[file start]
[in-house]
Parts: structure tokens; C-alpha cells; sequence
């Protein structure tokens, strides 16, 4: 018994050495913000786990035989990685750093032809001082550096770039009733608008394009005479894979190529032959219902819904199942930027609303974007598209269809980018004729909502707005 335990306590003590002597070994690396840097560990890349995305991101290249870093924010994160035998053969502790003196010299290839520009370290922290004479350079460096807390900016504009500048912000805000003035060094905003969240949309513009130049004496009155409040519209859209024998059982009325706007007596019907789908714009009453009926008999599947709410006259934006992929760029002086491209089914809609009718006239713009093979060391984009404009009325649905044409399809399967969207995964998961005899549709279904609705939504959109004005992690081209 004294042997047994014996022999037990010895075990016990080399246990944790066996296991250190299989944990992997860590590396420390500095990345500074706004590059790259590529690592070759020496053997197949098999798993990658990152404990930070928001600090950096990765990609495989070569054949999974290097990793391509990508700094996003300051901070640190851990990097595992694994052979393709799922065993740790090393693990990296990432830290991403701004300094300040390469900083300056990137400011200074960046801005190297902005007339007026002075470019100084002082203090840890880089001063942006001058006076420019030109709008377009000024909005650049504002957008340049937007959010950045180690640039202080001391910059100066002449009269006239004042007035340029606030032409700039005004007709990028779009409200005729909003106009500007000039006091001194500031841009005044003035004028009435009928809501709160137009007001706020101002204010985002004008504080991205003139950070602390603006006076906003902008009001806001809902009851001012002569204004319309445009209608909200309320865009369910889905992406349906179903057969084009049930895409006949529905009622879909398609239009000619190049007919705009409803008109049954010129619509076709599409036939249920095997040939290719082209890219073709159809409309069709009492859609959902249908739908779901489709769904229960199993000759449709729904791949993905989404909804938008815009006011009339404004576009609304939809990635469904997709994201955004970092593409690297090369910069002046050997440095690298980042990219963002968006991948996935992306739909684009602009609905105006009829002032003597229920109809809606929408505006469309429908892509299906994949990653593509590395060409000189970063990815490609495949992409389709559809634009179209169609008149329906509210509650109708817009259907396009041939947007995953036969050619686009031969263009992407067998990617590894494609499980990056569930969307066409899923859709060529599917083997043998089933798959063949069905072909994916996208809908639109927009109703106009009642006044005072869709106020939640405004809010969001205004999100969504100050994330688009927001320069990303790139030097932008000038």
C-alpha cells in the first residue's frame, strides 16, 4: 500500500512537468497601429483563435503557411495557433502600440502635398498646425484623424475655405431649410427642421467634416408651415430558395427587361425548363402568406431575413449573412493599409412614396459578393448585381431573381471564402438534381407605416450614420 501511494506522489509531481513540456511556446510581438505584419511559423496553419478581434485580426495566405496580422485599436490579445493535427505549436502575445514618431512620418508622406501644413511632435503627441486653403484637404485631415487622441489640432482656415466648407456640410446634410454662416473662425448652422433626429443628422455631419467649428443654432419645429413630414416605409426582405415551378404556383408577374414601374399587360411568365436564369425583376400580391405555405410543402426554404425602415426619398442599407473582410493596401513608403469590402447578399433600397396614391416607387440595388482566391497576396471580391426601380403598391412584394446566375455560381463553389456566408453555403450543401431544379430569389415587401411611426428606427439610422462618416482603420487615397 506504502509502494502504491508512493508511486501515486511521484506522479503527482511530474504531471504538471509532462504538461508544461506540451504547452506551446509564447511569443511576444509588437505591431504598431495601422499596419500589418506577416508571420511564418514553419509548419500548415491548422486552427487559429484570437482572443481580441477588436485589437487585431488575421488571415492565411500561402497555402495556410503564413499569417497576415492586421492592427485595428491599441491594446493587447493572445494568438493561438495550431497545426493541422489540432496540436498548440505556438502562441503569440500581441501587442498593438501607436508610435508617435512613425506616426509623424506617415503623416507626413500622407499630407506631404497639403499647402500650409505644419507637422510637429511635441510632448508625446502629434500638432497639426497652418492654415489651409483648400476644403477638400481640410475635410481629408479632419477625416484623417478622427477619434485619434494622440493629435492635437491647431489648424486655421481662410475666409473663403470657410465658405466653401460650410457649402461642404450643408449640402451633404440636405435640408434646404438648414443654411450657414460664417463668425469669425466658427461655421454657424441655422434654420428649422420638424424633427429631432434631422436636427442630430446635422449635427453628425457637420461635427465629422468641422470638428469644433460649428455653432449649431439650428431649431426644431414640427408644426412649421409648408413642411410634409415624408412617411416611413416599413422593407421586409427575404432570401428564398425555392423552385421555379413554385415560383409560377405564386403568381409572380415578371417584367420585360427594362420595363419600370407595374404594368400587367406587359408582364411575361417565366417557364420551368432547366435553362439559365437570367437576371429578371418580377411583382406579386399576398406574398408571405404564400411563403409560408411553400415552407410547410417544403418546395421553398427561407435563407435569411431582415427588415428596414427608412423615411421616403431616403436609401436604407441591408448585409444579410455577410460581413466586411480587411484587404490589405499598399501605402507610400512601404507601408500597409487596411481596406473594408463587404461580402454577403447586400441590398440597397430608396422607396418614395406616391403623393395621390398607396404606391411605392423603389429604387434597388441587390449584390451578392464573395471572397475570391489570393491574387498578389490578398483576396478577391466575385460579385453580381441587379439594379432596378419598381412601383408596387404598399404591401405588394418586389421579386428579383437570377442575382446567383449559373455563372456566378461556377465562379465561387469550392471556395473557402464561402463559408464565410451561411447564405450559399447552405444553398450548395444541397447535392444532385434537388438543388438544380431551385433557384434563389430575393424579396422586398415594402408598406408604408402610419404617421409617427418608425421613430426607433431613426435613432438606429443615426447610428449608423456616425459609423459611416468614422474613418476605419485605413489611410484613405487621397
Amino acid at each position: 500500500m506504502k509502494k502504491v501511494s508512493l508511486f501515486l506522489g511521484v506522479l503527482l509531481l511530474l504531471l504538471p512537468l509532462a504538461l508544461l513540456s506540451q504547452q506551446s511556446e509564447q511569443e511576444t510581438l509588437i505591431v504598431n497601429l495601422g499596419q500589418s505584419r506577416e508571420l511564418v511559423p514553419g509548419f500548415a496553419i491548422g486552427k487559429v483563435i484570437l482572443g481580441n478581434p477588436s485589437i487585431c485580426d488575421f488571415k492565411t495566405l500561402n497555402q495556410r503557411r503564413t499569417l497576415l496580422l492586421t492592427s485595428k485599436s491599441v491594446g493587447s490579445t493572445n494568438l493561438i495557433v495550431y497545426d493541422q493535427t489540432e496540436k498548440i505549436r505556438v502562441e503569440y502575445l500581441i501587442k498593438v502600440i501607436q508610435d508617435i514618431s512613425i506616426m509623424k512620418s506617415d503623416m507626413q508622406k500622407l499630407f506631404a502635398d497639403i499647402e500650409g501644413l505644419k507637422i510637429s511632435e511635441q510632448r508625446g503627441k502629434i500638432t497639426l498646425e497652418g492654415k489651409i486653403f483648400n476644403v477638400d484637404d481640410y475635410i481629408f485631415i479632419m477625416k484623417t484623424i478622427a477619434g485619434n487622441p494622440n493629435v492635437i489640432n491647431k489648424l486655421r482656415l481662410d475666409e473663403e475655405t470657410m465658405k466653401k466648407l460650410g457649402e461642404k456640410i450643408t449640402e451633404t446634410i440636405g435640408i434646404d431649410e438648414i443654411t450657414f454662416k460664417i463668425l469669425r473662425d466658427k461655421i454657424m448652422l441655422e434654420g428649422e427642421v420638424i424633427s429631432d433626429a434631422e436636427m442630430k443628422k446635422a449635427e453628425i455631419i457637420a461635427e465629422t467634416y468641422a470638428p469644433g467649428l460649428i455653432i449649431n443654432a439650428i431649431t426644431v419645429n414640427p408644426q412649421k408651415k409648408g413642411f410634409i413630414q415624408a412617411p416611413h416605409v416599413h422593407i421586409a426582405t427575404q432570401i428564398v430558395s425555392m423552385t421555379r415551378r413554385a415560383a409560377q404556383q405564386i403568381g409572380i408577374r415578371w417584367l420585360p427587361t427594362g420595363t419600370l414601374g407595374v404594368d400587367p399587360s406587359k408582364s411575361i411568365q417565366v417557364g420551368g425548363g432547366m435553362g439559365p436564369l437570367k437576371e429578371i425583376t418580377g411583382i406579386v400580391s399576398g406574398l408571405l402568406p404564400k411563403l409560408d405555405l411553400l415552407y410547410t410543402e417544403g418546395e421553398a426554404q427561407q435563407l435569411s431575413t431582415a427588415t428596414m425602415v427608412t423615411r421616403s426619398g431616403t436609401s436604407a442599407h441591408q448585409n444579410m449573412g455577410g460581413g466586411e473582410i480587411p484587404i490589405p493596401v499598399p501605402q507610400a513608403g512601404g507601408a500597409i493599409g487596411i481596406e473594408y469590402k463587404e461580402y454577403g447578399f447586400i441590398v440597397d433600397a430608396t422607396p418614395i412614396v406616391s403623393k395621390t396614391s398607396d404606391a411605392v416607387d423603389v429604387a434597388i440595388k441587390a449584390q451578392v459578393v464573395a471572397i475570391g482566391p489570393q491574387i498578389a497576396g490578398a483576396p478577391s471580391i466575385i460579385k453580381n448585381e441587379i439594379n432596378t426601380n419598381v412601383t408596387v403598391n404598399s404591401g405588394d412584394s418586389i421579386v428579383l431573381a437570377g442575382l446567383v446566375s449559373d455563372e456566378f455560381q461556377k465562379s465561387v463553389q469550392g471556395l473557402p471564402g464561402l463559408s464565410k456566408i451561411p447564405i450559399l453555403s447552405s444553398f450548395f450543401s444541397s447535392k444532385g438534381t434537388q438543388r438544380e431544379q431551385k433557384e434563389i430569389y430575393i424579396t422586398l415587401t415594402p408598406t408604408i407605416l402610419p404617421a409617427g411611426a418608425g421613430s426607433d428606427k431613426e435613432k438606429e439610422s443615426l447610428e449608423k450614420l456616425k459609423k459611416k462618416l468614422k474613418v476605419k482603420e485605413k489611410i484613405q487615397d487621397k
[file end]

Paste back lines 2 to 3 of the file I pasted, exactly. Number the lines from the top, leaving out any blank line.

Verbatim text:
Parts: structure tokens; C-alpha cells; sequence
């Protein structure tokens, strides 16, 4: 018994050495913000786990035989990685750093032809001082550096770039009733608008394009005479894979190529032959219902819904199942930027609303974007598209269809980018004729909502707005 335990306590003590002597070994690396840097560990890349995305991101290249870093924010994160035998053969502790003196010299290839520009370290922290004479350079460096807390900016504009500048912000805000003035060094905003969240949309513009130049004496009155409040519209859209024998059982009325706007007596019907789908714009009453009926008999599947709410006259934006992929760029002086491209089914809609009718006239713009093979060391984009404009009325649905044409399809399967969207995964998961005899549709279904609705939504959109004005992690081209 004294042997047994014996022999037990010895075990016990080399246990944790066996296991250190299989944990992997860590590396420390500095990345500074706004590059790259590529690592070759020496053997197949098999798993990658990152404990930070928001600090950096990765990609495989070569054949999974290097990793391509990508700094996003300051901070640190851990990097595992694994052979393709799922065993740790090393693990990296990432830290991403701004300094300040390469900083300056990137400011200074960046801005190297902005007339007026002075470019100084002082203090840890880089001063942006001058006076420019030109709008377009000024909005650049504002957008340049937007959010950045180690640039202080001391910059100066002449009269006239004042007035340029606030032409700039005004007709990028779009409200005729909003106009500007000039006091001194500031841009005044003035004028009435009928809501709160137009007001706020101002204010985002004008504080991205003139950070602390603006006076906003902008009001806001809902009851001012002569204004319309445009209608909200309320865009369910889905992406349906179903057969084009049930895409006949529905009622879909398609239009000619190049007919705009409803008109049954010129619509076709599409036939249920095997040939290719082209890219073709159809409309069709009492859609959902249908739908779901489709769904229960199993000759449709729904791949993905989404909804938008815009006011009339404004576009609304939809990635469904997709994201955004970092593409690297090369910069002046050997440095690298980042990219963002968006991948996935992306739909684009602009609905105006009829002032003597229920109809809606929408505006469309429908892509299906994949990653593509590395060409000189970063990815490609495949992409389709559809634009179209169609008149329906509210509650109708817009259907396009041939947007995953036969050619686009031969263009992407067998990617590894494609499980990056569930969307066409899923859709060529599917083997043998089933798959063949069905072909994916996208809908639109927009109703106009009642006044005072869709106020939640405004809010969001205004999100969504100050994330688009927001320069990303790139030097932008000038």